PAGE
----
Group Protection vs Individual Rights

Last April, the world watched in horror as video of Teonna Brown and a juvenile beating Chrissy Polis at a Rosedale McDonald’s aired repeatedly on major national and international media outlets and spread virally over the World Wide Web. In response, a number of local activists, including me, organized a rally against hate and violence. There is no doubt – and it cannot be debated – that the attack on Ms. Polis was brutal, wrong and criminal.

Now, Ms. Brown stands charged with first degree assault, a felony, and a raft of misdemeanor assault charges. She also stands accused of a hate crime based on Ms. Polis’ “gender identity.” Ms. Brown faces these charges in Baltimore County no less, which has the dubious distinction of sending more people to death row – most of them African-American – than any other county in Maryland.

The charge against Ms. Brown flows as a direct consequence of advocacy by Equality Maryland and other GLBT activists, who succeeded in 2005 in passing House Bill 692, which expanded Maryland’s hate crimes statute to include crimes committed because of a victim’s sexual orientation or gender identity. Now, I have never supported hate crimes legislation, so I might quibble with the “victory” achieved in criminalizing even more conduct. But HB 692 has been the law of Maryland since October 1, 2005, and may have been consigned to the dustbin of legislative victories but for Ms. Brown’s evil attack on Ms. Polis.

And this, of course, is where things get sticky. Criminalizing attacks against some victims based on their status – whether that status derives from race, religion sex, or sexual orientation – is problematic for some of us who value freedom of speech and expression, even when we despise and strongly disagree with the speech. When laws single out hate-based crimes from other acts of violence – which are all, of course, hateful – you cannot escape the fact that you are treating perpetrators of violence differently because of the ideas and beliefs they are expressing. Given that we live in a country where our constitution provides as item number one “Freedom of Speech,” there is a certain logic fail to these types of laws.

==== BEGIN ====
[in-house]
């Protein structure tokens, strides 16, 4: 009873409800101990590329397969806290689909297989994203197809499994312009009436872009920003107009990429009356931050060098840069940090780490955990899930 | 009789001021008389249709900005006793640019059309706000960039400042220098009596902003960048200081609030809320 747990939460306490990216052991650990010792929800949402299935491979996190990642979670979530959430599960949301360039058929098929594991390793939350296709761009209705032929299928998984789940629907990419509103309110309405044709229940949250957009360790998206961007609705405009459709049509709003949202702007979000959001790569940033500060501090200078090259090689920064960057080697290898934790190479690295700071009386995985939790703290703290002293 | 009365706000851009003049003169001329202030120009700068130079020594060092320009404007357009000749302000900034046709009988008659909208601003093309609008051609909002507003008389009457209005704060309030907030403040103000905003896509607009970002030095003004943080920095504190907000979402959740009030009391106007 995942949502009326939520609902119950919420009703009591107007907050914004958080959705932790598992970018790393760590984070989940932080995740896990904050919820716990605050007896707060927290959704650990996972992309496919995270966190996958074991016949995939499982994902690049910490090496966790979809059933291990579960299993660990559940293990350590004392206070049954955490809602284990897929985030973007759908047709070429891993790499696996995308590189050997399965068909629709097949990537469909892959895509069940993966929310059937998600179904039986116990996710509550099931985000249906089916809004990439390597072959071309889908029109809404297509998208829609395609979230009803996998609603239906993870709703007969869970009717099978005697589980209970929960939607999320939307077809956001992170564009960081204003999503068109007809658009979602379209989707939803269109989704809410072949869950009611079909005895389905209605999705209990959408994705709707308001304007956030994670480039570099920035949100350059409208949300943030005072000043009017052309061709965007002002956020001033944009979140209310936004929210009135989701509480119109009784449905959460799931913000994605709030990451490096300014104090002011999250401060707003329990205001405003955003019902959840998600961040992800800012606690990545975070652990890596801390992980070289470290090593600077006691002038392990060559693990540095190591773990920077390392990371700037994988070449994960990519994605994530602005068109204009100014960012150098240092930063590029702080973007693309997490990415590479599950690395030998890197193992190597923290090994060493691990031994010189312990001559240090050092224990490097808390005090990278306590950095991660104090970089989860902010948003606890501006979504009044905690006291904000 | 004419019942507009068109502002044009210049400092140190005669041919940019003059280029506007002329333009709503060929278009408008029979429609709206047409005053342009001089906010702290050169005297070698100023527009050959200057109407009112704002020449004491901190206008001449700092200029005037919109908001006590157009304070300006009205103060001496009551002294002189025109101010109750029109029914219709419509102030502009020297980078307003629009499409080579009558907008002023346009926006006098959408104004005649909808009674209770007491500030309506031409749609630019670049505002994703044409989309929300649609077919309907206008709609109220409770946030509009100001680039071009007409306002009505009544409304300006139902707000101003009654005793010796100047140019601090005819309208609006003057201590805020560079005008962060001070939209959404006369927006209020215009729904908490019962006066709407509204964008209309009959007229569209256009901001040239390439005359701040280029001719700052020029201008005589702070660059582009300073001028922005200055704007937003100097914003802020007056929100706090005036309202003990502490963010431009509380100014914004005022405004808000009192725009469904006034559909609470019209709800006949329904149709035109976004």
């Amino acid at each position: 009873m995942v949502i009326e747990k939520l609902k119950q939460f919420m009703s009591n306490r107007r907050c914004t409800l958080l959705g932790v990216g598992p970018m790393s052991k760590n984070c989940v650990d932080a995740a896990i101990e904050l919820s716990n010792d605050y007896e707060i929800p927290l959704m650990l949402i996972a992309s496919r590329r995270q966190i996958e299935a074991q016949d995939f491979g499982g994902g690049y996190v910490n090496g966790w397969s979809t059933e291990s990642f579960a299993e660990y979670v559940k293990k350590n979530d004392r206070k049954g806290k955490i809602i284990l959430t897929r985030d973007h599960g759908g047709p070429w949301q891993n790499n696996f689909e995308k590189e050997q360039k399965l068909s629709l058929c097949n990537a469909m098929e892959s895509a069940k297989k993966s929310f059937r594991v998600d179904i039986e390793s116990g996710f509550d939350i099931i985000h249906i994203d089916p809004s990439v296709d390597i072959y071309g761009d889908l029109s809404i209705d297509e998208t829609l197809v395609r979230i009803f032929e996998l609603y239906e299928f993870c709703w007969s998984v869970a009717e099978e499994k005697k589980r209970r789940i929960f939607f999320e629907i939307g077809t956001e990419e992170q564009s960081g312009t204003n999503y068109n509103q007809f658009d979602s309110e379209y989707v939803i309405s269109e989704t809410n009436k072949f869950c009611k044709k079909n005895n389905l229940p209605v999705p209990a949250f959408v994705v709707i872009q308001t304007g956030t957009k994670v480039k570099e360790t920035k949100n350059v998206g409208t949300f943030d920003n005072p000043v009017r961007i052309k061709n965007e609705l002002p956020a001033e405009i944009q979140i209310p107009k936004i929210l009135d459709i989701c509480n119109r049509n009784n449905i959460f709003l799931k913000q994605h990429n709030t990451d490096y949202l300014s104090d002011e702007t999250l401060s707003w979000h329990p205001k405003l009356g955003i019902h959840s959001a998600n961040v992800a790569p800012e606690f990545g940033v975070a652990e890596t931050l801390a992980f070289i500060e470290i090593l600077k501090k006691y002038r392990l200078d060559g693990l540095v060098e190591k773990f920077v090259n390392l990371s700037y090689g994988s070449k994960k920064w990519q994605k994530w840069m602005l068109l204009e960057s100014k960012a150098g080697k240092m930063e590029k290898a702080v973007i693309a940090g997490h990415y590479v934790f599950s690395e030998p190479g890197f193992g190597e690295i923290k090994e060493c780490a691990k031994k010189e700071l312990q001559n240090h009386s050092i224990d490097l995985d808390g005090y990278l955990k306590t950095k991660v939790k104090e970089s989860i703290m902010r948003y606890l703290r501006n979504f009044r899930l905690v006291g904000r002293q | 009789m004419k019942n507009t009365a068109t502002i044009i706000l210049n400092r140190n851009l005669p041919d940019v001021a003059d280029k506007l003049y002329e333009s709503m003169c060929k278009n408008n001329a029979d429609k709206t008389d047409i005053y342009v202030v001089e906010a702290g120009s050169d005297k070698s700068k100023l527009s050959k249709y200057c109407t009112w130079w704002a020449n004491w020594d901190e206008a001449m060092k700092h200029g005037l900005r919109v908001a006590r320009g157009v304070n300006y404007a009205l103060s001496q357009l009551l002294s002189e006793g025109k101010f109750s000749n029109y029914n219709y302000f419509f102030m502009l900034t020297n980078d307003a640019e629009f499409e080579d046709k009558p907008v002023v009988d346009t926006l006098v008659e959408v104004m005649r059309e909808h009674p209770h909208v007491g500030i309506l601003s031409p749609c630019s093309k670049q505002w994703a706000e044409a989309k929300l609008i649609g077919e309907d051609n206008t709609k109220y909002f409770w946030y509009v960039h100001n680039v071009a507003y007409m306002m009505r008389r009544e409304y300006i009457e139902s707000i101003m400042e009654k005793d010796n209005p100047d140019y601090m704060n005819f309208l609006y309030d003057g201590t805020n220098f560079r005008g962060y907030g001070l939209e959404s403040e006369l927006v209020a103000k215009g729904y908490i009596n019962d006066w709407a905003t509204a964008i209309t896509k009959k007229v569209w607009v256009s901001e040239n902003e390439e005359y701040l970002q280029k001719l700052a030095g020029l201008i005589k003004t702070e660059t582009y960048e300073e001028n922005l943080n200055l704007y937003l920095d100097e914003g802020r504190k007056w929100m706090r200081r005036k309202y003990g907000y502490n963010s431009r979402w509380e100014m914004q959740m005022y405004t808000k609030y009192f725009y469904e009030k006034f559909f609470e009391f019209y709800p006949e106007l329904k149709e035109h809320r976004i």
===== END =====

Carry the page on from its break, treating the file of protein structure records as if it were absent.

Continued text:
An analysis of the potential constitutional flaws with the Maryland hate crimes law goes beyond the scope of a column in a local gay paper. But there is another problem with this legislation that bears some discussion, as no doubt it foreshadows the anticipated legislation pushed by Gender Rights Maryland and others to ban discrimination based on “gender identity.”

The hate crime laws – which appears in Maryland’s “Crimes against Public Health, Conduct and ‘Sensibilities’” Title – separately punishes a person who commits a crime or attempts to commit a crime against a person because of that person’s “gender-related identity.” Attacking someone because of their “gender-related identity” will earn you a criminal misdemeanor charge punishable by a maximum 3 years in jail and a $5,000 fine. That’s in addition to whatever underlying offense with which the State has charged you.

Of course, as a lawyer, I have to ask – what’s a “gender-related identity”? The Maryland Code does not further define “gender-related identity.” Looking at the bill jacket, I see that it was meant to protect people who identify as “transgender,” although it could equally be said that the “gender-related identities” might cover cross dressers or men wearing French maid’s costumes for Halloween. Or, perhaps, it means something else? Are we really saying that there are “identities” that go along with our “gender”? And if we are saying that, is it too much to ask to have that spelled out more clearly in a criminal statute that has serious real-life consequences?

As “feel good” as it is to be able to charge a defendant with something extra because of the outrage we feel at what they did, it is a fundamental right to be able to know what charge you are charged with so you can fight it – and with a category as vague as “gender-related identity,” there’s no “there” there. If I cannot tell from a statute what “gender-related identity” means, how can I defend against it when I am charged with this crime – which leads us back to Ms. Brown, who has been housed at the Baltimore County Detention Center since April and celebrated her 19th birthday there in early July.

It is absolutely clear from the video that Ms. Brown beat Ms. Polis in a manner that would warrant conviction under the assault charge. Indeed, Ms. Brown is probably lucky she is not facing attempted murder charges. But it’s unclear from the video that Ms. Brown attacked Ms. Polis because of Ms. Polis’ “gender-related identity.” In the days following the publication of the video, it came out that the confrontation between Ms. Brown and Ms. Polis seemed to have more to do with Ms. Polis talking to Ms. Brown’s boyfriend.

Ms. Brown will stand trial in late August. No doubt we’ll learn more about the details of the assault them. But for now, I have to ask this question – in our desire to correct a perceived problem (i.e., crimes against transgender people), is it ok that we adopt laws that have no meaning or definition? Do you trust the State to come up with what “gender-related identity” means?

I don’t.

Originally appeared in Baltimore OUTloud, Friday 29, July 2011

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